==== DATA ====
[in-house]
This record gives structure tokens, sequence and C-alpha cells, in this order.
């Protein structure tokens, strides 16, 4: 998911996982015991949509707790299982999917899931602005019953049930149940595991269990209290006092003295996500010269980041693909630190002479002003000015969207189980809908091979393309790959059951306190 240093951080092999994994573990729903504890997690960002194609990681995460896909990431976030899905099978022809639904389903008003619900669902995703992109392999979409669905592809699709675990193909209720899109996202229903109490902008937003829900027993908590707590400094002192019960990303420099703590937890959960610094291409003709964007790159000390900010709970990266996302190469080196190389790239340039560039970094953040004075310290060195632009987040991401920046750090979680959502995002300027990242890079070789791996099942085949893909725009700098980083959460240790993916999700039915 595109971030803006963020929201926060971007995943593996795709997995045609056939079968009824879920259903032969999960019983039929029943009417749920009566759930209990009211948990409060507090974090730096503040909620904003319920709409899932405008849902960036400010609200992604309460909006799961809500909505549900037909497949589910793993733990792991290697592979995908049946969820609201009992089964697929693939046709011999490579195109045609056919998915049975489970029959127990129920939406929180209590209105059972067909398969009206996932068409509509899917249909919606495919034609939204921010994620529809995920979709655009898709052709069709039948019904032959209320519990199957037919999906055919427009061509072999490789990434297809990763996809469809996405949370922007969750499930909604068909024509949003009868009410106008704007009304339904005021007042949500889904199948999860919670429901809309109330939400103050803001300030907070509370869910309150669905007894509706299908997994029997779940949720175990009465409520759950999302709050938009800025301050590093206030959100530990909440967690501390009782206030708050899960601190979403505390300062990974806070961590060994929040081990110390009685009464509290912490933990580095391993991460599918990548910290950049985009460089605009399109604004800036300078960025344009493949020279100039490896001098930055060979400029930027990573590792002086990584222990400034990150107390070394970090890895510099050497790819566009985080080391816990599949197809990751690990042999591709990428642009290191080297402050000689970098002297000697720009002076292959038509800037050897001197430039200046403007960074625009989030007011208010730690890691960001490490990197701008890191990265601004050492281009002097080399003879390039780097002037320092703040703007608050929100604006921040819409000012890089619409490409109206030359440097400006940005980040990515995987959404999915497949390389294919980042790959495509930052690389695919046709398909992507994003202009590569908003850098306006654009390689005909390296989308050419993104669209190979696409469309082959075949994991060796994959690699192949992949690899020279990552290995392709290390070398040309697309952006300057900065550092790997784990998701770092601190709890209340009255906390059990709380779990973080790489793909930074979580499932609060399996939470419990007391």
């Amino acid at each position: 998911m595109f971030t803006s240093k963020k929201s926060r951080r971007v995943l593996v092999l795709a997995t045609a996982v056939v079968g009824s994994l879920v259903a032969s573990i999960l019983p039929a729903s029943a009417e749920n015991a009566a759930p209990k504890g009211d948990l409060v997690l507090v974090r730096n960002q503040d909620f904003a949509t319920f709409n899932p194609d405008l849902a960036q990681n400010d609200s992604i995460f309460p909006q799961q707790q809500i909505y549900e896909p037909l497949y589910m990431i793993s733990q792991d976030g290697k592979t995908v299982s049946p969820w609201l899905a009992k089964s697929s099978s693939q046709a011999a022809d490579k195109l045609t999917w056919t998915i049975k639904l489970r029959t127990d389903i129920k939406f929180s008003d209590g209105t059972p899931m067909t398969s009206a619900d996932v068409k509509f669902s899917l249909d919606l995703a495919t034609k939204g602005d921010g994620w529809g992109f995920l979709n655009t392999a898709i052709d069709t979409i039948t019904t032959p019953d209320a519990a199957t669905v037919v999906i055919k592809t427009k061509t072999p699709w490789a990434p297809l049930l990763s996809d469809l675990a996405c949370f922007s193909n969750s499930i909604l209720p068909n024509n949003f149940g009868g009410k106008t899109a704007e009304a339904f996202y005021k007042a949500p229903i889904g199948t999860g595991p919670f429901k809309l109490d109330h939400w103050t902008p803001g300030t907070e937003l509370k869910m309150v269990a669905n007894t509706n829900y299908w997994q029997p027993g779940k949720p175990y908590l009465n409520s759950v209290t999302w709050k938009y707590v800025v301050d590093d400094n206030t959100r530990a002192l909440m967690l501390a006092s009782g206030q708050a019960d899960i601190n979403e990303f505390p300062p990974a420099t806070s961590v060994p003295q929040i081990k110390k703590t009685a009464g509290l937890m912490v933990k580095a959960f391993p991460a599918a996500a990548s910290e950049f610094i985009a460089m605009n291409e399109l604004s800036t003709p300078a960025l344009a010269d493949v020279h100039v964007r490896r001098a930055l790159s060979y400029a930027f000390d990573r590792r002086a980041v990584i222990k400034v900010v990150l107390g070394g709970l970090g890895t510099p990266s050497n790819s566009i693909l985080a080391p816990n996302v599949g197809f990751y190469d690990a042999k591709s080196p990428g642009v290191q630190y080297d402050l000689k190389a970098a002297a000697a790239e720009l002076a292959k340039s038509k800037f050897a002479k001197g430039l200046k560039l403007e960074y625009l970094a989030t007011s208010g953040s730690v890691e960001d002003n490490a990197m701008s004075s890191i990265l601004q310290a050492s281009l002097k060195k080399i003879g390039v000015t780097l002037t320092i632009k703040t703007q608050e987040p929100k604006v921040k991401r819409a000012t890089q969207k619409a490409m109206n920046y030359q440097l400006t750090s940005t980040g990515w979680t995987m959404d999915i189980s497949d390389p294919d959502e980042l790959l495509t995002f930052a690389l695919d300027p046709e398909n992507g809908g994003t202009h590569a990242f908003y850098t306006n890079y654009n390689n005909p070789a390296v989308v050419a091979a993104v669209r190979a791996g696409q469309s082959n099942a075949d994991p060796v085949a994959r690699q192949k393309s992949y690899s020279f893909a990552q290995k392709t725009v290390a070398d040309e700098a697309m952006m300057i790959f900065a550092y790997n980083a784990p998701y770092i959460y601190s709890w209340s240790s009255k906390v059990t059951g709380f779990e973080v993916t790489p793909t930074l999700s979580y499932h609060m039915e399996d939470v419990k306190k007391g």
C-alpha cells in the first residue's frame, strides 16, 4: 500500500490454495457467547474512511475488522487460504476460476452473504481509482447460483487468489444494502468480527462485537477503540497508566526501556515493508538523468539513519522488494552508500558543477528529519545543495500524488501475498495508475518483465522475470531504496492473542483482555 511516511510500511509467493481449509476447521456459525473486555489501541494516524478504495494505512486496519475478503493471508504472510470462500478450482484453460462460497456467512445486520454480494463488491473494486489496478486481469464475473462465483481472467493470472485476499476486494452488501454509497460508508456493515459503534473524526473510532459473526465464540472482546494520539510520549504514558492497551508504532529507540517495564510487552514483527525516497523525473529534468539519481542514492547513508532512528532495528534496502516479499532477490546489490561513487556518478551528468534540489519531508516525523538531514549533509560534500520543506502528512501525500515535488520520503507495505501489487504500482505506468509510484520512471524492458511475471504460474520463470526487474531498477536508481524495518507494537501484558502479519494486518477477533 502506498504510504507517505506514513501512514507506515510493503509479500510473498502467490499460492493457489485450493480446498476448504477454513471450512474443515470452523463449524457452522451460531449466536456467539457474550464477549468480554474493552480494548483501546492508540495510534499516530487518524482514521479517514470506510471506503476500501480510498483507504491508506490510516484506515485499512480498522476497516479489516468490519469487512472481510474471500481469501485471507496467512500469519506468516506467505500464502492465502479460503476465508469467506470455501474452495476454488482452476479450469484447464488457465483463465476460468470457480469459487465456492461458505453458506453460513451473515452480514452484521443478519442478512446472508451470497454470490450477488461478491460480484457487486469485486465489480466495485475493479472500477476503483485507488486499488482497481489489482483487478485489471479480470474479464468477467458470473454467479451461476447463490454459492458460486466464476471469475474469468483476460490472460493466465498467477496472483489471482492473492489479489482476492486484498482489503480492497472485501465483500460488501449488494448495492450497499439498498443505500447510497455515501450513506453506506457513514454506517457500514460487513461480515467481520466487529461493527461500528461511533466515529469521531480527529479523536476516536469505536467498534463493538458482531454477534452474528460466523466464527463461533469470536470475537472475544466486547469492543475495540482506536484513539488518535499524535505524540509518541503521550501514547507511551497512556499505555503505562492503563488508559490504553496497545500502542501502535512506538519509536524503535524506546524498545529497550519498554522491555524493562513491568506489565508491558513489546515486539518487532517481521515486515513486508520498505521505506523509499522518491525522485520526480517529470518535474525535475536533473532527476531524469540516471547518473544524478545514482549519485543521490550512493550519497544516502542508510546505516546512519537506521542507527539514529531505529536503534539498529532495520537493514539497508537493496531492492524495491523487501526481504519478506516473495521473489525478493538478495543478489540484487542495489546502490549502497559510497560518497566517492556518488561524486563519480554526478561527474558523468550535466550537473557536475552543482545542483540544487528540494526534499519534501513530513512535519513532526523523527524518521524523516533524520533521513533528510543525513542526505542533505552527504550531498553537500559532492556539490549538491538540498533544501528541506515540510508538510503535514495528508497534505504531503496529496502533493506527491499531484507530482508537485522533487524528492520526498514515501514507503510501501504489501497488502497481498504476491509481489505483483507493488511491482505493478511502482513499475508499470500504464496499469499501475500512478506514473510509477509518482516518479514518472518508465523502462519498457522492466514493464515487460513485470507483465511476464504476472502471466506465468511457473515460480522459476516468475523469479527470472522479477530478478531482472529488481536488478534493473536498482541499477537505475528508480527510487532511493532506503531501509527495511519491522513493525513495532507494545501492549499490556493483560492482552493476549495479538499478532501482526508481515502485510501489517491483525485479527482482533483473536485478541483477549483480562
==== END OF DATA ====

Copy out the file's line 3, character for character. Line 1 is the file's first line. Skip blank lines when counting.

């Protein structure tokens, strides 16, 4: 998911996982015991949509707790299982999917899931602005019953049930149940595991269990209290006092003295996500010269980041693909630190002479002003000015969207189980809908091979393309790959059951306190 240093951080092999994994573990729903504890997690960002194609990681995460896909990431976030899905099978022809639904389903008003619900669902995703992109392999979409669905592809699709675990193909209720899109996202229903109490902008937003829900027993908590707590400094002192019960990303420099703590937890959960610094291409003709964007790159000390900010709970990266996302190469080196190389790239340039560039970094953040004075310290060195632009987040991401920046750090979680959502995002300027990242890079070789791996099942085949893909725009700098980083959460240790993916999700039915 595109971030803006963020929201926060971007995943593996795709997995045609056939079968009824879920259903032969999960019983039929029943009417749920009566759930209990009211948990409060507090974090730096503040909620904003319920709409899932405008849902960036400010609200992604309460909006799961809500909505549900037909497949589910793993733990792991290697592979995908049946969820609201009992089964697929693939046709011999490579195109045609056919998915049975489970029959127990129920939406929180209590209105059972067909398969009206996932068409509509899917249909919606495919034609939204921010994620529809995920979709655009898709052709069709039948019904032959209320519990199957037919999906055919427009061509072999490789990434297809990763996809469809996405949370922007969750499930909604068909024509949003009868009410106008704007009304339904005021007042949500889904199948999860919670429901809309109330939400103050803001300030907070509370869910309150669905007894509706299908997994029997779940949720175990009465409520759950999302709050938009800025301050590093206030959100530990909440967690501390009782206030708050899960601190979403505390300062990974806070961590060994929040081990110390009685009464509290912490933990580095391993991460599918990548910290950049985009460089605009399109604004800036300078960025344009493949020279100039490896001098930055060979400029930027990573590792002086990584222990400034990150107390070394970090890895510099050497790819566009985080080391816990599949197809990751690990042999591709990428642009290191080297402050000689970098002297000697720009002076292959038509800037050897001197430039200046403007960074625009989030007011208010730690890691960001490490990197701008890191990265601004050492281009002097080399003879390039780097002037320092703040703007608050929100604006921040819409000012890089619409490409109206030359440097400006940005980040990515995987959404999915497949390389294919980042790959495509930052690389695919046709398909992507994003202009590569908003850098306006654009390689005909390296989308050419993104669209190979696409469309082959075949994991060796994959690699192949992949690899020279990552290995392709290390070398040309697309952006300057900065550092790997784990998701770092601190709890209340009255906390059990709380779990973080790489793909930074979580499932609060399996939470419990007391």